DFS Baseball 101: If I Ruled the DFS World (2015 Edition)

DFS Baseball 101: If I Ruled the DFS World (2015 Edition)

This article is part of our DFS Baseball 101 series.

Around this time last year I wrote an article entitled If I Ruled the DFS World, and it probably generated the most buzz out of any article I have ever written. As I was reflecting on the DFS industry this week, it got me thinking that I should do an update to the original article. Some of the things I wrote about last year: rewarding free play, easier contest formats, simplified scoring, protecting the ecosystem, improving tournament payout structure, season-long contests, and gamification still apply, but I decided to look at how to improve contests already in DFS.

Head-to-Head Games

Reward head-to-head play by issuing a wins bonus each month
Fantasy Aces does this already and it is a great "rake back" program that encourages heads up play. Sites need to grow their heads up volume as it will be a sustainer of volume and more predictive. Relying too heavily on tournament volume and live event qualifiers is becoming too much of the norm. It does not have to be straight cash; it can be a private contest or tickets into future events. There is not enough incentive to play heads up games unless you are playing massive volume.

Offer lower rake for playing higher ranked opponents
This would be two-fold: first, it would encourage more players to play heads up. Second, it would also increase the amount of play that the heaviest volume players now get. By offering reduced rake, I might be more apt to play higher level opponents. Sites could designate these players in the lobby as "reduced rake" opponents.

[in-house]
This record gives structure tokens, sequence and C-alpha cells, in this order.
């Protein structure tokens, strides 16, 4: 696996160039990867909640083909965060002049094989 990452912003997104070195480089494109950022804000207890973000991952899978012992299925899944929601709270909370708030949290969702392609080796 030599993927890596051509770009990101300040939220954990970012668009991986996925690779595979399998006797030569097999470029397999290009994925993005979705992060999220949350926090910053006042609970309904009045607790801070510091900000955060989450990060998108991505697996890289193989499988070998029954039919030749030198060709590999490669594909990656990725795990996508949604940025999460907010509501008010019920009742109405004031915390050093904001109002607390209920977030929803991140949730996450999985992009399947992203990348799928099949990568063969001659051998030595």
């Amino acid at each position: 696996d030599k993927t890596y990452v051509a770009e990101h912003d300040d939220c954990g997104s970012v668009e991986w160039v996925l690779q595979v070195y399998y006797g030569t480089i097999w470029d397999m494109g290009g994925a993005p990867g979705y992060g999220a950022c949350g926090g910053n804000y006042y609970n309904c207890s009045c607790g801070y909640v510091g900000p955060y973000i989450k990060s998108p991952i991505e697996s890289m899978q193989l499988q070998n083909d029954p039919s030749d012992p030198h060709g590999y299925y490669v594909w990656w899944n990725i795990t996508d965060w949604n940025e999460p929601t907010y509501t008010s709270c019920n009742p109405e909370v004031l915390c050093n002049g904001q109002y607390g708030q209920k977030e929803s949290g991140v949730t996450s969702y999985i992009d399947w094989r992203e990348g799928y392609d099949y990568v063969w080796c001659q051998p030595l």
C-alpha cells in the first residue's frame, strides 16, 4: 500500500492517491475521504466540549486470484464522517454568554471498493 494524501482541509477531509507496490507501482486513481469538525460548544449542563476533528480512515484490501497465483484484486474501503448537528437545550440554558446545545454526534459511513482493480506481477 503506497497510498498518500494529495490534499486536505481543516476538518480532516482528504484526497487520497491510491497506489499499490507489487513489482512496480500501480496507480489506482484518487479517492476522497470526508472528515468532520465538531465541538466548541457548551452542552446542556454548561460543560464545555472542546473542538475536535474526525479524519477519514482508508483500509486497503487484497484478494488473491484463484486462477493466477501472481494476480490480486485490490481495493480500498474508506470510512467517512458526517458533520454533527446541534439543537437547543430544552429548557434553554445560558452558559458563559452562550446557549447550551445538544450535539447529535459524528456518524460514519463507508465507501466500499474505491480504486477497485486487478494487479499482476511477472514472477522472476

Reward playing multiple sports
One of the biggest things that a daily fantasy sports site wants to get users trying different sports. If I do not follow a sport, I will most likely only play if there is overlay in a large prize pool tournament. But really and truly, you should be playing in heads up where the risk is low. Why not offer an incentive like your first 10 contests are rake free?

Reward playing different opponents
Most of the time when I am selecting heads up contests, I am just looking at the entry fee and names randomly to see if I know them, and if I do not, then I take the game. But why not reward for playing a variety of opponents? Highlight people I have never played before, or reward me for playing them. This can only help everyone get their games taken.

Give recommended opponents
In lieu of the sites not posting a player's win-rate or the amount of wins they have, then I would like to see some "recommended opponents" based on average entry fee. If I only play $1-$2 games, I should be able to see who the players are that also only play in that average entry fee range and decide if I want to play them.

No stacking contests
At Daily Joust, we used to run "No Stack" contests where you could only take a maximum of three hitters per team. DraftStreet used to have a maximum four hitters per game stacking rule. The stacking is getting out of hand, but I also cannot blame the players because it is the best way to play large-field tournaments. I cannot blame the sites because it is their job to drive revenue as high as possible. So what is the solution? We just need more single-entry, minimal-stacking contests to be offered. It will require some programming on the provider side, but this is also a good way to introduce newer players into the tournament pool. Right now, it's murky.